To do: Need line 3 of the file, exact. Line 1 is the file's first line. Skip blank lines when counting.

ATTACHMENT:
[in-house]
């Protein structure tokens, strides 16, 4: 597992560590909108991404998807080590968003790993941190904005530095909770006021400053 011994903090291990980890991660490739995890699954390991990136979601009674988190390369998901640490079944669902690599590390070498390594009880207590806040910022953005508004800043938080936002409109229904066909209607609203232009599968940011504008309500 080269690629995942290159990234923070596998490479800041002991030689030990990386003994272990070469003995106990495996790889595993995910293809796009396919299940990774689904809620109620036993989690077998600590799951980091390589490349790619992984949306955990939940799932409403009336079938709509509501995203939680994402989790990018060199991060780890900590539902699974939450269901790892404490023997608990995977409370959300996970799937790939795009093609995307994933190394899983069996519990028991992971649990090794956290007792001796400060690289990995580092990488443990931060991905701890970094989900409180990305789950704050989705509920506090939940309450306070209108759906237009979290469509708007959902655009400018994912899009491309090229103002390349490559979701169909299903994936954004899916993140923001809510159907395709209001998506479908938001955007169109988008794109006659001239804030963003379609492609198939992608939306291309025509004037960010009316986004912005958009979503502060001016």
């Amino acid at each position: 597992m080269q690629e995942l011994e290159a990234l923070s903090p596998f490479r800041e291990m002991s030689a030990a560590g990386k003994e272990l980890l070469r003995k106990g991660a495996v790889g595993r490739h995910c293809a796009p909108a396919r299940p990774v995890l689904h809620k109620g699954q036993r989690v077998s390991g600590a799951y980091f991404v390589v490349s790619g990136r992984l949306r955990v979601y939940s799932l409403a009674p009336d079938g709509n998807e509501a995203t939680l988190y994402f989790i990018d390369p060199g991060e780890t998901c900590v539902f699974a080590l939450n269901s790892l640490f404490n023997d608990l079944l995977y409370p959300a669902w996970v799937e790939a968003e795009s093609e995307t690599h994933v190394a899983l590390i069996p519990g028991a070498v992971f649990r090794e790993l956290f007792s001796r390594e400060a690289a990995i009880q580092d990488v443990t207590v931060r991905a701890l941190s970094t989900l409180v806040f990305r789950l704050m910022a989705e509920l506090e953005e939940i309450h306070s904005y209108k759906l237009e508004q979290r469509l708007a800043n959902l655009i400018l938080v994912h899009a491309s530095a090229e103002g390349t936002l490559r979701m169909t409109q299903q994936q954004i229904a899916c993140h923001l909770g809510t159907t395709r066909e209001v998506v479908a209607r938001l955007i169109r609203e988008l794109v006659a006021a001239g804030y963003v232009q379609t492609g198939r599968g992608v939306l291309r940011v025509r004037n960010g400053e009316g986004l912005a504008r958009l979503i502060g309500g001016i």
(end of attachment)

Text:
């Amino acid at each position: 597992m080269q690629e995942l011994e290159a990234l923070s903090p596998f490479r800041e291990m002991s030689a030990a560590g990386k003994e272990l980890l070469r003995k106990g991660a495996v790889g595993r490739h995910c293809a796009p909108a396919r299940p990774v995890l689904h809620k109620g699954q036993r989690v077998s390991g600590a799951y980091f991404v390589v490349s790619g990136r992984l949306r955990v979601y939940s799932l409403a009674p009336d079938g709509n998807e509501a995203t939680l988190y994402f989790i990018d390369p060199g991060e780890t998901c900590v539902f699974a080590l939450n269901s790892l640490f404490n023997d608990l079944l995977y409370p959300a669902w996970v799937e790939a968003e795009s093609e995307t690599h994933v190394a899983l590390i069996p519990g028991a070498v992971f649990r090794e790993l956290f007792s001796r390594e400060a690289a990995i009880q580092d990488v443990t207590v931060r991905a701890l941190s970094t989900l409180v806040f990305r789950l704050m910022a989705e509920l506090e953005e939940i309450h306070s904005y209108k759906l237009e508004q979290r469509l708007a800043n959902l655009i400018l938080v994912h899009a491309s530095a090229e103002g390349t936002l490559r979701m169909t409109q299903q994936q954004i229904a899916c993140h923001l909770g809510t159907t395709r066909e209001v998506v479908a209607r938001l955007i169109r609203e988008l794109v006659a006021a001239g804030y963003v232009q379609t492609g198939r599968g992608v939306l291309r940011v025509r004037n960010g400053e009316g986004l912005a504008r958009l979503i502060g309500g001016i």